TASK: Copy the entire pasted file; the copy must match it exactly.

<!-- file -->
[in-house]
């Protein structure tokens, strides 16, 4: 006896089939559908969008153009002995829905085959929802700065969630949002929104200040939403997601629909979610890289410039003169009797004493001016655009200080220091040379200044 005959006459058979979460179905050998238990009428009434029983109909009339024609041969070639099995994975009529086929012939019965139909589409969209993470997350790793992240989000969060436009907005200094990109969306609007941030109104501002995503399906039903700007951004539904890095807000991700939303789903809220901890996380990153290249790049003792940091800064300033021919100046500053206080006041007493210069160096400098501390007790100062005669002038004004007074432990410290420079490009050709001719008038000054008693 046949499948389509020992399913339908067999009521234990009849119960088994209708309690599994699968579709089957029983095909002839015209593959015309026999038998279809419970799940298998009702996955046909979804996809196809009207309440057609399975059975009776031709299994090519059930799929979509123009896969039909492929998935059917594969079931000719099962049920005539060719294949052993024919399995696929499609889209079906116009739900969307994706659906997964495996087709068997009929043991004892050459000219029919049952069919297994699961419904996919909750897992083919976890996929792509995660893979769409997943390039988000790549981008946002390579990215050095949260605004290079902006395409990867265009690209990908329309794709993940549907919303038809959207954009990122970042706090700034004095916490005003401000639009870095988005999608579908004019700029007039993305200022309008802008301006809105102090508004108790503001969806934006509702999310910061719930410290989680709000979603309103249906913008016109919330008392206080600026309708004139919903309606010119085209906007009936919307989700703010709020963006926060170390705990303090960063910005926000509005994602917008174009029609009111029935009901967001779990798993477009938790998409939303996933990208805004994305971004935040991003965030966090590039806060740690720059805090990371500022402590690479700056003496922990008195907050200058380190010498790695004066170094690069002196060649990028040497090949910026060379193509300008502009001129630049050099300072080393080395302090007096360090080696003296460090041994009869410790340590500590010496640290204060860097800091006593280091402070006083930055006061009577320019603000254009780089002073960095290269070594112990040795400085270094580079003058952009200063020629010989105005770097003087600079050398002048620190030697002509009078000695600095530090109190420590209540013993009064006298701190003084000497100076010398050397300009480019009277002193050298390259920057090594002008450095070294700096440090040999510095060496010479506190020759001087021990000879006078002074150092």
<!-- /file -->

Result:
[in-house]
């Protein structure tokens, strides 16, 4: 006896089939559908969008153009002995829905085959929802700065969630949002929104200040939403997601629909979610890289410039003169009797004493001016655009200080220091040379200044 005959006459058979979460179905050998238990009428009434029983109909009339024609041969070639099995994975009529086929012939019965139909589409969209993470997350790793992240989000969060436009907005200094990109969306609007941030109104501002995503399906039903700007951004539904890095807000991700939303789903809220901890996380990153290249790049003792940091800064300033021919100046500053206080006041007493210069160096400098501390007790100062005669002038004004007074432990410290420079490009050709001719008038000054008693 046949499948389509020992399913339908067999009521234990009849119960088994209708309690599994699968579709089957029983095909002839015209593959015309026999038998279809419970799940298998009702996955046909979804996809196809009207309440057609399975059975009776031709299994090519059930799929979509123009896969039909492929998935059917594969079931000719099962049920005539060719294949052993024919399995696929499609889209079906116009739900969307994706659906997964495996087709068997009929043991004892050459000219029919049952069919297994699961419904996919909750897992083919976890996929792509995660893979769409997943390039988000790549981008946002390579990215050095949260605004290079902006395409990867265009690209990908329309794709993940549907919303038809959207954009990122970042706090700034004095916490005003401000639009870095988005999608579908004019700029007039993305200022309008802008301006809105102090508004108790503001969806934006509702999310910061719930410290989680709000979603309103249906913008016109919330008392206080600026309708004139919903309606010119085209906007009936919307989700703010709020963006926060170390705990303090960063910005926000509005994602917008174009029609009111029935009901967001779990798993477009938790998409939303996933990208805004994305971004935040991003965030966090590039806060740690720059805090990371500022402590690479700056003496922990008195907050200058380190010498790695004066170094690069002196060649990028040497090949910026060379193509300008502009001129630049050099300072080393080395302090007096360090080696003296460090041994009869410790340590500590010496640290204060860097800091006593280091402070006083930055006061009577320019603000254009780089002073960095290269070594112990040795400085270094580079003058952009200063020629010989105005770097003087600079050398002048620190030697002509009078000695600095530090109190420590209540013993009064006298701190003084000497100076010398050397300009480019009277002193050298390259920057090594002008450095070294700096440090040999510095060496010479506190020759001087021990000879006078002074150092």